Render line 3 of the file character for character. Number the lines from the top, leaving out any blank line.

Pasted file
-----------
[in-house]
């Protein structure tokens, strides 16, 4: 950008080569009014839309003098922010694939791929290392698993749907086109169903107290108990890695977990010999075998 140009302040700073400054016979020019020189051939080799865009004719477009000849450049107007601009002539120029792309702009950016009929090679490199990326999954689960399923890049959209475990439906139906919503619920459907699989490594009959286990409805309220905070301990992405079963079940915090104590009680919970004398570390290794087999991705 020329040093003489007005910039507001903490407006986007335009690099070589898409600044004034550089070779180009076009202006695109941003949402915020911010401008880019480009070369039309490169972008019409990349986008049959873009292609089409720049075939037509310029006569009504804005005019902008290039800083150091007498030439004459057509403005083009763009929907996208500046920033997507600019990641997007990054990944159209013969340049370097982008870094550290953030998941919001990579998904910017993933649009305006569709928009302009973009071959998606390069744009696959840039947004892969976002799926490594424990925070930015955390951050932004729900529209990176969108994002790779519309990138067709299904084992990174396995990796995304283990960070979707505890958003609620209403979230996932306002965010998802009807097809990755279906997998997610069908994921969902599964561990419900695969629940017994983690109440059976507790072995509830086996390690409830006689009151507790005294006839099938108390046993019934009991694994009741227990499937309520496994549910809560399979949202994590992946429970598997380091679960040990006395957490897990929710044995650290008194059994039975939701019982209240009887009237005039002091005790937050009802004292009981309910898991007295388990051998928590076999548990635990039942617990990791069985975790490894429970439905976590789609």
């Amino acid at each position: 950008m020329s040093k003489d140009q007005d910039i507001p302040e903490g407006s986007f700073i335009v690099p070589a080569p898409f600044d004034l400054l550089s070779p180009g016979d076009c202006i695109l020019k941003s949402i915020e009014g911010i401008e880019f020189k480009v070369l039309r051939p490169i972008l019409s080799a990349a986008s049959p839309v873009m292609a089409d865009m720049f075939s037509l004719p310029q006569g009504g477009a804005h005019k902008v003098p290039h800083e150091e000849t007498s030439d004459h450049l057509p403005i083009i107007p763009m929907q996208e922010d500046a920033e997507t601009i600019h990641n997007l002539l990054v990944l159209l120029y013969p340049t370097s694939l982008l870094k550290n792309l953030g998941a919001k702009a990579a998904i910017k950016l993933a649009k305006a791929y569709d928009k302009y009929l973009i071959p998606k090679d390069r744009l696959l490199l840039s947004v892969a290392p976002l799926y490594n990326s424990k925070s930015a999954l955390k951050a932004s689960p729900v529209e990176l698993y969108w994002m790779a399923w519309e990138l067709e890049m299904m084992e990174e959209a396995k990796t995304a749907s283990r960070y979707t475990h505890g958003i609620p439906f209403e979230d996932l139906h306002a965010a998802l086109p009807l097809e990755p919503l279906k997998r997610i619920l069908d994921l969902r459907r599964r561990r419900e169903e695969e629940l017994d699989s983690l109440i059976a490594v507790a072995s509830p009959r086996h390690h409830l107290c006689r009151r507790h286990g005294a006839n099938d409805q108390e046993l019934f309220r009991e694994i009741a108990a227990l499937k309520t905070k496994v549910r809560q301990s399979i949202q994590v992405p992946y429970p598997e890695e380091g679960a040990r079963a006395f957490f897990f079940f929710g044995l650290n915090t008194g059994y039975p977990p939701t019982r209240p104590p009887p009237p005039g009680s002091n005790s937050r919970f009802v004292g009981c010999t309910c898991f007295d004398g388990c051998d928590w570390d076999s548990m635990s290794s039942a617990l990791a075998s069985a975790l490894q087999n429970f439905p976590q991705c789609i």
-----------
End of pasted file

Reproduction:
């Amino acid at each position: 950008m020329s040093k003489d140009q007005d910039i507001p302040e903490g407006s986007f700073i335009v690099p070589a080569p898409f600044d004034l400054l550089s070779p180009g016979d076009c202006i695109l020019k941003s949402i915020e009014g911010i401008e880019f020189k480009v070369l039309r051939p490169i972008l019409s080799a990349a986008s049959p839309v873009m292609a089409d865009m720049f075939s037509l004719p310029q006569g009504g477009a804005h005019k902008v003098p290039h800083e150091e000849t007498s030439d004459h450049l057509p403005i083009i107007p763009m929907q996208e922010d500046a920033e997507t601009i600019h990641n997007l002539l990054v990944l159209l120029y013969p340049t370097s694939l982008l870094k550290n792309l953030g998941a919001k702009a990579a998904i910017k950016l993933a649009k305006a791929y569709d928009k302009y009929l973009i071959p998606k090679d390069r744009l696959l490199l840039s947004v892969a290392p976002l799926y490594n990326s424990k925070s930015a999954l955390k951050a932004s689960p729900v529209e990176l698993y969108w994002m790779a399923w519309e990138l067709e890049m299904m084992e990174e959209a396995k990796t995304a749907s283990r960070y979707t475990h505890g958003i609620p439906f209403e979230d996932l139906h306002a965010a998802l086109p009807l097809e990755p919503l279906k997998r997610i619920l069908d994921l969902r459907r599964r561990r419900e169903e695969e629940l017994d699989s983690l109440i059976a490594v507790a072995s509830p009959r086996h390690h409830l107290c006689r009151r507790h286990g005294a006839n099938d409805q108390e046993l019934f309220r009991e694994i009741a108990a227990l499937k309520t905070k496994v549910r809560q301990s399979i949202q994590v992405p992946y429970p598997e890695e380091g679960a040990r079963a006395f957490f897990f079940f929710g044995l650290n915090t008194g059994y039975p977990p939701t019982r209240p104590p009887p009237p005039g009680s002091n005790s937050r919970f009802v004292g009981c010999t309910c898991f007295d004398g388990c051998d928590w570390d076999s548990m635990s290794s039942a617990l990791a075998s069985a975790l490894q087999n429970f439905p976590q991705c789609i």